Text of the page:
It's withholding money.
The Big 12 stated that, pending an independent investigation into school policies, the conference is withholding 25 percent of future revenue owed to Baylor by the conference. The conference distributes about $30 million a year to the various schools, so the damage to Baylor would be more than $7 million a year.
"The Board is unified in establishing a process to verify that proper institutional controls are in place and sustainable," said David Boren, chairman of the board of directors of the Big 12 and president of the University of Oklahoma.
So it's easy to say that Baylor is gonna Baylor when it comes to sex. But now things are kind of different. For instance, Saturday's incident involved a consensual sex act. Then there was the school firing the coach immediately. But then there's a new coach in charge of football, Matt Rhule, and now the Big 12 butting in. So of course changes are happening.
"When we arrived at Baylor, we made a commitment to character and integrity in our program," new head coach Matt Rhule said in a statement. "[Strength coach Brandon Washington's] actions are completely unacceptable. We will not tolerate conduct that is contradictory to those values."
In the abstract, this seems like a bit of overreaction on Baylor's part. The coach was hit with a Class B misdemeanor charge for attempting to pay for consensual sex. But then it's been a rough year for Baylor football as a long-simmering sexual assault epidemic controversy surrounding Baylor football finally came to a full boil, resulting in the dismissal of the school's president, Ken Starr, the athletic director, Ian McCaw (now AD at Jerry Falwell's Liberty University), and head coach Art Briles (loudly proclaiming this has all just been overblown).
This action also came just days after a Baylor court response in one of the various lawsuits arising from the sexual assaults in which the school released numerous documents that pretty much guaranteed that Baylor will lose any and all such lawsuits. It admitted that Pepper Hamilton, the firm it hired to probe the scandal, didn't actually investigate all of the alleged sexual assaults, nor did its lawyers interview any of the accused. Baylor regents also argued, in their defense, that the football program was a black hole in which all manner of improper conduct that was reported just disappeared forever and ever.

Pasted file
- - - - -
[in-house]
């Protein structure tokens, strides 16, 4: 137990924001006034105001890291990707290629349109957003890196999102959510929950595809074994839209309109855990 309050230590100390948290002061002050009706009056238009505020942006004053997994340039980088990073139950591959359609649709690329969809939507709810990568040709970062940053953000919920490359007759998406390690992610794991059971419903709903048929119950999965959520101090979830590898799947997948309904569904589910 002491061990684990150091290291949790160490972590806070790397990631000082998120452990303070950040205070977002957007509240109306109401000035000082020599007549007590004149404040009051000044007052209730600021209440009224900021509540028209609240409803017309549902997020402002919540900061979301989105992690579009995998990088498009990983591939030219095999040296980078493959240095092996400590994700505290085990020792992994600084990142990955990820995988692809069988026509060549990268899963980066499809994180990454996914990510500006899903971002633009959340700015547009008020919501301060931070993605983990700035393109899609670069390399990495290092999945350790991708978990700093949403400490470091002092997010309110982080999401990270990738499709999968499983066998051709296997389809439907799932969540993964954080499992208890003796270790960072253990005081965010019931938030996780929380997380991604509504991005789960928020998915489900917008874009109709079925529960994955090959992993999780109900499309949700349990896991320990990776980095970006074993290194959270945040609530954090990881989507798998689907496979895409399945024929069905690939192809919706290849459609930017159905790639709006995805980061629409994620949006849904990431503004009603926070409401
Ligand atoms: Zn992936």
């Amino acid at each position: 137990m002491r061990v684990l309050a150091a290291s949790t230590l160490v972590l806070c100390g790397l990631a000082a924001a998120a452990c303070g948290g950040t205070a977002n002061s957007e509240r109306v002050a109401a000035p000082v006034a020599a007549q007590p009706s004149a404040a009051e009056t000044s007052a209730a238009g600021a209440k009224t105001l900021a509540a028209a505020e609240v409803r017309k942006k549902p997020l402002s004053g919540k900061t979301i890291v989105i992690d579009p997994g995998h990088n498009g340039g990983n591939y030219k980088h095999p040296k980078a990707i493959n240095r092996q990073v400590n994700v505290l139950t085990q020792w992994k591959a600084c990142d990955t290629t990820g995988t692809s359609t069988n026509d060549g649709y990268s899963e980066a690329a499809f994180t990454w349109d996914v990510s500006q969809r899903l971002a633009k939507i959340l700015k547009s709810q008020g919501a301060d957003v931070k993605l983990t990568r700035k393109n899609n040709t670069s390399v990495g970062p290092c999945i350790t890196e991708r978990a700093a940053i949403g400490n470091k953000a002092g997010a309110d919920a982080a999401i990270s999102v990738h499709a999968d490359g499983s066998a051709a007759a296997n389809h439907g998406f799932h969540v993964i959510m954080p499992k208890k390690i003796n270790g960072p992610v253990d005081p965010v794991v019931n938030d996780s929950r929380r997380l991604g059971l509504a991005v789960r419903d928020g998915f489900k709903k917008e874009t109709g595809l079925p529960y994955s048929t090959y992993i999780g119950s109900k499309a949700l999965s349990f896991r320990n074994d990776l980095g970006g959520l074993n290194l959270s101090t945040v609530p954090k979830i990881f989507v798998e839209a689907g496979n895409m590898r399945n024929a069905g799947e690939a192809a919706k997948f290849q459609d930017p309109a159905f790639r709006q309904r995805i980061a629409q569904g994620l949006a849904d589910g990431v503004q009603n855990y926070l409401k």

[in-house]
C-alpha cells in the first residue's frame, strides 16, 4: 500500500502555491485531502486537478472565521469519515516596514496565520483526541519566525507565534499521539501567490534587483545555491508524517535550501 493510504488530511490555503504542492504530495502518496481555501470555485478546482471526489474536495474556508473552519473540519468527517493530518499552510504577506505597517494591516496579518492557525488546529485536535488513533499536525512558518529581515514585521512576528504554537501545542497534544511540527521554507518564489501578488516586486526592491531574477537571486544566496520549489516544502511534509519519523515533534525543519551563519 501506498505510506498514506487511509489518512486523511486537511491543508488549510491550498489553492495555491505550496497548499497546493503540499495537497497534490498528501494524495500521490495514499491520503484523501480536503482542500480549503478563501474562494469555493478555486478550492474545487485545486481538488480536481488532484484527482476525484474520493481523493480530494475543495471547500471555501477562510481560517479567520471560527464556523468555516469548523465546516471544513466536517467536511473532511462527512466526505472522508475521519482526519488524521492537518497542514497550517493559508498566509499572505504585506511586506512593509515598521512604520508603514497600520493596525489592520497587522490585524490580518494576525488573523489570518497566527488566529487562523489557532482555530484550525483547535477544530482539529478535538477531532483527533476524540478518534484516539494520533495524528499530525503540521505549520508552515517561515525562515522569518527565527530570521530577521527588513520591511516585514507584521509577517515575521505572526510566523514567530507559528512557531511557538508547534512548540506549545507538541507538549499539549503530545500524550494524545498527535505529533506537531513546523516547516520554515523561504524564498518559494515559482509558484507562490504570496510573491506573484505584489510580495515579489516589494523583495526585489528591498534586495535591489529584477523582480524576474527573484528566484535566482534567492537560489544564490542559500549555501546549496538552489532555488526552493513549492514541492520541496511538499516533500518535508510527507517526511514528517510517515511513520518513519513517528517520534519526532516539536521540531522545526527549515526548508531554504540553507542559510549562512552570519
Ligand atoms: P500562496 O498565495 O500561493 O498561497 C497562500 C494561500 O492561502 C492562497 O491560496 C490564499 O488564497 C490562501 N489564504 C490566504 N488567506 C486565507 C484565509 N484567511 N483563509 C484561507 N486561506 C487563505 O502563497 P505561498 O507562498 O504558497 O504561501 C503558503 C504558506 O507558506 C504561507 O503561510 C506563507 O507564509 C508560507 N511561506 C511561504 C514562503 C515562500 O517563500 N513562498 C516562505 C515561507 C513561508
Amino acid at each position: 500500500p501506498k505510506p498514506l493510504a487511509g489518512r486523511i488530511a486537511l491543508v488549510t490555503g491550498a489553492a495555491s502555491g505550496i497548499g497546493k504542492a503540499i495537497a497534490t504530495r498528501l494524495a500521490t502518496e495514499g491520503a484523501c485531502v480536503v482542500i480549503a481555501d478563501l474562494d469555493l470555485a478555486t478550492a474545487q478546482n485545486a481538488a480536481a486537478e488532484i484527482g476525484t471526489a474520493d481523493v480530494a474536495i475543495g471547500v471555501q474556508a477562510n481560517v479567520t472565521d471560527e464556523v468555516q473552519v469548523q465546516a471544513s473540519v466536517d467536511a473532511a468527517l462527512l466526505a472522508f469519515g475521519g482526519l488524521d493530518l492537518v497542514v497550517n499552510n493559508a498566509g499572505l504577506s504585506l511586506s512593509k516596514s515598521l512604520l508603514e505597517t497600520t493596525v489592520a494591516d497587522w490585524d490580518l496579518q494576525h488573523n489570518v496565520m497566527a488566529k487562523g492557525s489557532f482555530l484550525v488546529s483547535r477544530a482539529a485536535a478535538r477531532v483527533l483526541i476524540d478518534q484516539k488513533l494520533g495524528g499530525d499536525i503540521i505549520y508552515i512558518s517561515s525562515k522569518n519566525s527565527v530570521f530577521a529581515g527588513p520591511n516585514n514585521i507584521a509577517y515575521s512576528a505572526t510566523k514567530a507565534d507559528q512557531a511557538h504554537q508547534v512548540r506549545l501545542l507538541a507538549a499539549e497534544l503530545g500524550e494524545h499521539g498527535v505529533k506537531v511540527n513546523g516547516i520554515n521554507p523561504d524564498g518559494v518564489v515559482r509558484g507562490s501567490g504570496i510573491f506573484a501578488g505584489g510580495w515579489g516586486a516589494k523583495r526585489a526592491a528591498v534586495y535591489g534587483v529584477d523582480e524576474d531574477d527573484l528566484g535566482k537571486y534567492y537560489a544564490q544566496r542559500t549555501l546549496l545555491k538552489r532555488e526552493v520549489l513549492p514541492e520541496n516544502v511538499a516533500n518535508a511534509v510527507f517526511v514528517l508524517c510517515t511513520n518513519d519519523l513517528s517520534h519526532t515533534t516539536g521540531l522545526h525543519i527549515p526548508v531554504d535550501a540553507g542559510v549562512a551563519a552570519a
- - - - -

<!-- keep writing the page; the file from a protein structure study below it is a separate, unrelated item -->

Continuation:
The school also released numerous text messages from Briles to various assistants and to McCaw in which he stated, among other things, that he could get Starr to reinstate players despite various infractions. Briles also called a female student a "fool" for going to the authorities regarding a player pointing a gun at her. He asked why an assault victim was even hanging out with the players who assaulted her. (See documents at Deadspin.)
Still to come, though, is finding out how Baylor and Rhule act should a new transgression occur. It's one thing to dismiss a strength coach ensnared in a prostitution sting. But what happens if a defensive lineman punches a young lady who tells him no, or a running back is arrested with drugs? Does Baylor then discipline the player in some fashion, or does it sweep things under the rug and blame the victims, as seems to have been common under Briles?
There is a new regime in charge at Baylor, of course. Along with Rhule there's a new athletic director, Mack Rhoades, who came aboard after being AD at Missouri and at the University of Houston. Rhoades made some missteps at Houston, like hiring James Dickey to replace Tom Penders as basketball coach and tapping Tony Levine to take over football from Kevin Sumlin. But he then made smart hires in Tom Herman and Kelvin Sampson, and he found a way to get TDECU Stadium built. He also, during his time at UH, at least, seemed intent on running a clean athletic program. So maybe this does really herald the start of a new way at Baylor.
This all really sucks for Brandon Washington, though. Of all the things Baylor football has been involved with the past several years, this really is just a mild transgression. But then again, just seeing Baylor take proactive measures is somewhat miraculous. So maybe Baylor is going to be Baylor all over again, but really, this time it is different, and maybe that’s for the better.